A Paddocks Sectional Title Lifestyle Blog
By Dr Carryn Melissa Durham
I was inspired to write this article after reading a recent post on the Paddocks Facebook page.
What does the legislation say in this regard?
Prescribed Management Rule (“PMR”) 40 deals with the appointment of an auditor and states that:
“At the first general meeting and thereafter at every ensuing annual general meeting, the body corporate shall appoint an auditor to hold office from the conclusion of that meeting until the conclusion of the next annual general meeting: Provided that where a scheme comprises less than 10 units, an accounting officer may be appointed for that purpose and the auditor or accounting officer, as the case may be, must sign the financial statements.”
The question is then threefold:
In schemes that have less than ten units…
The auditor or accounting officer must sign the annual financial statements. PMR 56(c) states that one of the compulsory annual general meeting (“AGM”) agenda items is the appointment of an auditor or an accounting officer. At the first general meeting and at every AGM of the body corporate thereafter the owners must appoint an auditor who is to hold office from the end of that meeting until the end of the AGM. PMR 40 states that schemes that have less than ten units do not need to be audited by an auditor, but only by an accounting officer who is appointed by the owners to perform the duties of an auditor.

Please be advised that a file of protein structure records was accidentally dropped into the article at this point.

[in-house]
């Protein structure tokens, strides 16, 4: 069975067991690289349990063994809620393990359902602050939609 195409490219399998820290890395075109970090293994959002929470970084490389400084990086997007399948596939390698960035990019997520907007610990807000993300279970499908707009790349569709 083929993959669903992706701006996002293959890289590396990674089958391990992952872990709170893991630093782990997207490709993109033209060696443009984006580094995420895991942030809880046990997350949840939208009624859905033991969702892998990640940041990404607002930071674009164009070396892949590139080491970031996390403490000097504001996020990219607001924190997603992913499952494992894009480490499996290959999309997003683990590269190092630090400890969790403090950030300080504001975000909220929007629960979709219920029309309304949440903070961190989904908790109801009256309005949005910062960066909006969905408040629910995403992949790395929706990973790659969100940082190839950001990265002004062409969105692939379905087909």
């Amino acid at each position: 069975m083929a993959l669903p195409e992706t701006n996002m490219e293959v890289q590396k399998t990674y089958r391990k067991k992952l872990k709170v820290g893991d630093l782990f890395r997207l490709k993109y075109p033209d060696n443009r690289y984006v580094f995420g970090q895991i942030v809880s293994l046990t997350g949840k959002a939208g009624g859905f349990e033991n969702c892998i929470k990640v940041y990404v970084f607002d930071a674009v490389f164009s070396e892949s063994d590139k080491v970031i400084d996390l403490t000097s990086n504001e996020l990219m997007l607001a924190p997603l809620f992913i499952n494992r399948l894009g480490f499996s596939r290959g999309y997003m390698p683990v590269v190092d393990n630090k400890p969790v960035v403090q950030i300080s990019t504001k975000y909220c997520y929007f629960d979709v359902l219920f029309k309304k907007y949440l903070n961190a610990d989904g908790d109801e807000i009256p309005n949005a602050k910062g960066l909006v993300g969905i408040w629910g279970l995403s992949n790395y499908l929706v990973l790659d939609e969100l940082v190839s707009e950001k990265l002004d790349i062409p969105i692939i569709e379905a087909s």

However, the accounting officer should be an independent outsider, and should not be an owner or trustee of the body corporate. Furthermore, a firm of auditors that acts as a managing agent should also not audit the books of the scheme it manages. Audit principles and ethics require that the audit be done by someone who is independent. An owner votes on the approval of the budget at the AGM; and a trustee is involved in preparing the annual financial statements. If the owner is good with accounting, then I suggest he or she be nominated and elected as the treasurer trustee, and that he or she be involved in preparing the annual financial statements. The body corporate should then appoint an outsider accounting officer to audit and sign the annual financial statements.
If you have any queries in this regard, please contact us at email@example.com.
Image source: qualifiedspecialists.com
Thank you. This also applies to Home Owners Associations
No this article does not apply to HOAs as it was written in terms of the Sectional Titles Act. Should an HOA be a non-profit company, in terms of the Companies Act, the Companies Act and the HOAs MOI would regulate the appointment of an auditor. Should an HOA be a common law association, its constitution would provide this information.